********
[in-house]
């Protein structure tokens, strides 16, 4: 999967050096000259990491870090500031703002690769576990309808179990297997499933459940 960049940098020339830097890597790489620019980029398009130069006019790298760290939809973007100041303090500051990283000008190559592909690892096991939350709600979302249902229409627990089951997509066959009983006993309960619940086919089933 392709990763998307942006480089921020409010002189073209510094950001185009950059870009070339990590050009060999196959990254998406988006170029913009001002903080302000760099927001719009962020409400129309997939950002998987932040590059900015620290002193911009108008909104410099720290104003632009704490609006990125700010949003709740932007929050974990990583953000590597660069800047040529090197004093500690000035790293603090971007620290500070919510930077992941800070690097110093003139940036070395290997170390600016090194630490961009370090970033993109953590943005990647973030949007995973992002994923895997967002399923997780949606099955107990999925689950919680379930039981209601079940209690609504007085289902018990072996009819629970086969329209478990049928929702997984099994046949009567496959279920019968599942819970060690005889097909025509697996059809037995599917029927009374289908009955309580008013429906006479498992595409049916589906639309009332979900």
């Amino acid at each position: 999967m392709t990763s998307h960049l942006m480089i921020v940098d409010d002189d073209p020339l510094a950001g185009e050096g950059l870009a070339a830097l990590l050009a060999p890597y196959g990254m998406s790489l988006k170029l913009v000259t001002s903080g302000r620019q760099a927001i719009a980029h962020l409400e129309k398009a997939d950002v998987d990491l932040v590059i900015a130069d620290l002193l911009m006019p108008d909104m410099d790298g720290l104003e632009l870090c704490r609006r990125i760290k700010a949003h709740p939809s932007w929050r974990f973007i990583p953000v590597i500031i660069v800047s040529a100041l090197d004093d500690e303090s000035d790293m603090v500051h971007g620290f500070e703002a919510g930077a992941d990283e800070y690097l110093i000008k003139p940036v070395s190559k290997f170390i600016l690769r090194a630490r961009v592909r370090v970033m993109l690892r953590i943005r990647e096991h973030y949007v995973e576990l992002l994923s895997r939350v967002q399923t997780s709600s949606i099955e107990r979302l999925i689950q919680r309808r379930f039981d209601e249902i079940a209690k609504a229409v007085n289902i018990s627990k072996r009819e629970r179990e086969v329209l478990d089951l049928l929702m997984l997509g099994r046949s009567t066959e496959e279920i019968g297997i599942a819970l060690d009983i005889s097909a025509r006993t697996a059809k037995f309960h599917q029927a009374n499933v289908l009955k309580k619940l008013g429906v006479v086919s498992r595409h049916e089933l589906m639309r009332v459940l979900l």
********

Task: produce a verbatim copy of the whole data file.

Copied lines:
[in-house]
């Protein structure tokens, strides 16, 4: 999967050096000259990491870090500031703002690769576990309808179990297997499933459940 960049940098020339830097890597790489620019980029398009130069006019790298760290939809973007100041303090500051990283000008190559592909690892096991939350709600979302249902229409627990089951997509066959009983006993309960619940086919089933 392709990763998307942006480089921020409010002189073209510094950001185009950059870009070339990590050009060999196959990254998406988006170029913009001002903080302000760099927001719009962020409400129309997939950002998987932040590059900015620290002193911009108008909104410099720290104003632009704490609006990125700010949003709740932007929050974990990583953000590597660069800047040529090197004093500690000035790293603090971007620290500070919510930077992941800070690097110093003139940036070395290997170390600016090194630490961009370090970033993109953590943005990647973030949007995973992002994923895997967002399923997780949606099955107990999925689950919680379930039981209601079940209690609504007085289902018990072996009819629970086969329209478990049928929702997984099994046949009567496959279920019968599942819970060690005889097909025509697996059809037995599917029927009374289908009955309580008013429906006479498992595409049916589906639309009332979900």
């Amino acid at each position: 999967m392709t990763s998307h960049l942006m480089i921020v940098d409010d002189d073209p020339l510094a950001g185009e050096g950059l870009a070339a830097l990590l050009a060999p890597y196959g990254m998406s790489l988006k170029l913009v000259t001002s903080g302000r620019q760099a927001i719009a980029h962020l409400e129309k398009a997939d950002v998987d990491l932040v590059i900015a130069d620290l002193l911009m006019p108008d909104m410099d790298g720290l104003e632009l870090c704490r609006r990125i760290k700010a949003h709740p939809s932007w929050r974990f973007i990583p953000v590597i500031i660069v800047s040529a100041l090197d004093d500690e303090s000035d790293m603090v500051h971007g620290f500070e703002a919510g930077a992941d990283e800070y690097l110093i000008k003139p940036v070395s190559k290997f170390i600016l690769r090194a630490r961009v592909r370090v970033m993109l690892r953590i943005r990647e096991h973030y949007v995973e576990l992002l994923s895997r939350v967002q399923t997780s709600s949606i099955e107990r979302l999925i689950q919680r309808r379930f039981d209601e249902i079940a209690k609504a229409v007085n289902i018990s627990k072996r009819e629970r179990e086969v329209l478990d089951l049928l929702m997984l997509g099994r046949s009567t066959e496959e279920i019968g297997i599942a819970l060690d009983i005889s097909a025509r006993t697996a059809k037995f309960h599917q029927a009374n499933v289908l009955k309580k619940l008013g429906v006479v086919s498992r595409h049916e089933l589906m639309r009332v459940l979900l």